The health care reform legislation, as passed in the House (H.R. 3962) includes an amendment that gives federal incentive payments to states that pass legislation with either a "certificate of merit" or a "sorry works/early offer program" in it, provided the state legislation does not cap damages or limit attorneys' fees. The Senate-passed version (H.R. 3590) makes states eligible for grants to test alternatives to civil tort litigation that emphasize patient safety, disclosure of health care errors, and early resolution of disputes. That provision allows patients to opt-out of these alternatives at any time.
The ABA opposes caps on damages and endorses the use of alternatives to litigation for resolution of medical malpractice disputes, but only when such alternatives are entered in to on a voluntary basis after a dispute has arisen. President Obama, in his 2009 State of the Union Address, asked the Secretary of Health and Human Services to award to states and health systems grants for demonstration projects on patient safety and medical liability reform. The grants will be awarded by the Office of the Agency for Healthcare Research and Quality.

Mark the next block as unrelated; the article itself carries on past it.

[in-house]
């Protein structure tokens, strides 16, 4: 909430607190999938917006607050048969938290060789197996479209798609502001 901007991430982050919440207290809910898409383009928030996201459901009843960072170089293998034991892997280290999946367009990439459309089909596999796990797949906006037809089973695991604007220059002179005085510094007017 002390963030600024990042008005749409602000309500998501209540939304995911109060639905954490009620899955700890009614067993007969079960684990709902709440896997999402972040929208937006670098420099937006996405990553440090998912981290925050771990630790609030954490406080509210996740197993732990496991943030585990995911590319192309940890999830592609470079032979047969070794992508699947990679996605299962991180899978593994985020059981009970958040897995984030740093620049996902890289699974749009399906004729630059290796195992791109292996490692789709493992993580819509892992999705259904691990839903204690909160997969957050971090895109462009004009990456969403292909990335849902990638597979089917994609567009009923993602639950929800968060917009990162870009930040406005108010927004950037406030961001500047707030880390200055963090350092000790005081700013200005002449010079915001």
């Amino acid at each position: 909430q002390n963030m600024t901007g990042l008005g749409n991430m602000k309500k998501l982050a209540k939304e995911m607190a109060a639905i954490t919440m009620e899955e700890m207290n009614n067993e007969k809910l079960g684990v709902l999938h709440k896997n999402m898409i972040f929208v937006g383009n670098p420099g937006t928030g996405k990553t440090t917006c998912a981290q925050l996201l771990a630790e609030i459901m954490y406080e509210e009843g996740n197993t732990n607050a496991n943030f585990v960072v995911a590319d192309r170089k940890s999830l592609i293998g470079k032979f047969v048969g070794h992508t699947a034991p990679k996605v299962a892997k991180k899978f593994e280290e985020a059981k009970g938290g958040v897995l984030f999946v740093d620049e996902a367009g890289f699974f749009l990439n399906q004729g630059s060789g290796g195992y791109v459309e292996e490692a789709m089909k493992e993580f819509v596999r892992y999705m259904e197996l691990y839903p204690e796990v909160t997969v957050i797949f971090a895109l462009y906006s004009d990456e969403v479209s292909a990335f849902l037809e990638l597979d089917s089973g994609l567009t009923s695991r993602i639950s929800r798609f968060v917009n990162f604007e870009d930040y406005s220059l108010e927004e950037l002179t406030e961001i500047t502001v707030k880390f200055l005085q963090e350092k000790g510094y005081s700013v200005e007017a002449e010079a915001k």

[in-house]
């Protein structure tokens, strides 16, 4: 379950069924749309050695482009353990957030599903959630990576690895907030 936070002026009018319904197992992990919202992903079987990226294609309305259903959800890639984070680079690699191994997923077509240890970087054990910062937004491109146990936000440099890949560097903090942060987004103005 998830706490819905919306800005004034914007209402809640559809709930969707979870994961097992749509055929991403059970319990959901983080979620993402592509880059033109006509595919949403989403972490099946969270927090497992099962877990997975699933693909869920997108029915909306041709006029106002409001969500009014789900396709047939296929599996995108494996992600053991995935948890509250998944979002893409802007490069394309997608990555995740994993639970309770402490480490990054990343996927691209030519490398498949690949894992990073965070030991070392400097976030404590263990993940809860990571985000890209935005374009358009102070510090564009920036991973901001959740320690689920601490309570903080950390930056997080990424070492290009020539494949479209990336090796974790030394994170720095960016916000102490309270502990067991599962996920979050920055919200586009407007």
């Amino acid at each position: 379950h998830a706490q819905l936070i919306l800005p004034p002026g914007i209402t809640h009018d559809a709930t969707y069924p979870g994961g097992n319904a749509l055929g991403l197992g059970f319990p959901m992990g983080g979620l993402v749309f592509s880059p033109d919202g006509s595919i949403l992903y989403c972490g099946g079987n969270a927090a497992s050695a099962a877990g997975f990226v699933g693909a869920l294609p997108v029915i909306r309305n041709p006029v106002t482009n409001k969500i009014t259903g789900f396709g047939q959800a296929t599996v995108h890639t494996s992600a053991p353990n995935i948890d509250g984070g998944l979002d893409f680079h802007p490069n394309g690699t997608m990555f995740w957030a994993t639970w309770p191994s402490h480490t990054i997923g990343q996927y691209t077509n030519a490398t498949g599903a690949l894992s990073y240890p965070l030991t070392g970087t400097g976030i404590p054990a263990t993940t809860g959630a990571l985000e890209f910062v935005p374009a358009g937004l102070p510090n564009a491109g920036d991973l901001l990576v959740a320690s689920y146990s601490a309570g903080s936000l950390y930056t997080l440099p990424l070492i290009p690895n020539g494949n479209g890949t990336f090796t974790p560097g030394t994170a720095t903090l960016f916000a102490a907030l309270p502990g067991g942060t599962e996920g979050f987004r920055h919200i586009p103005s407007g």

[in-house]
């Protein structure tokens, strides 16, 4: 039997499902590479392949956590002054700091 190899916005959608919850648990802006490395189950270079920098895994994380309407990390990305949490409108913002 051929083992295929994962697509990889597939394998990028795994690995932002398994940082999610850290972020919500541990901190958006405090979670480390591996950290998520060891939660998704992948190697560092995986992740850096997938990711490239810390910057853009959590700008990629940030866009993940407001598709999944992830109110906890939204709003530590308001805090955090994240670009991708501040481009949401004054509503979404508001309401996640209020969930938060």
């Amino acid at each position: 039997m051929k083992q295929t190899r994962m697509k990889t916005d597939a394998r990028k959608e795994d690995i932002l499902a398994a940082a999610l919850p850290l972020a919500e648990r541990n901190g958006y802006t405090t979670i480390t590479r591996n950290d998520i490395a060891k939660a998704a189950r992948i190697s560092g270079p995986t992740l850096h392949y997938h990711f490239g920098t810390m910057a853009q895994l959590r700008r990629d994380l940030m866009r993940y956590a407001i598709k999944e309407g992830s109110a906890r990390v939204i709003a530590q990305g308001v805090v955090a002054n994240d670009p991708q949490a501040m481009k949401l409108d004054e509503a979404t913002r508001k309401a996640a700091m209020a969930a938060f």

In addition to support for certain alternatives to litigation as mentioned above, the ABA has policy supporting pilot programs for reporting "near misses" and medical errors, and policy that addresses both safety and liability concerns.
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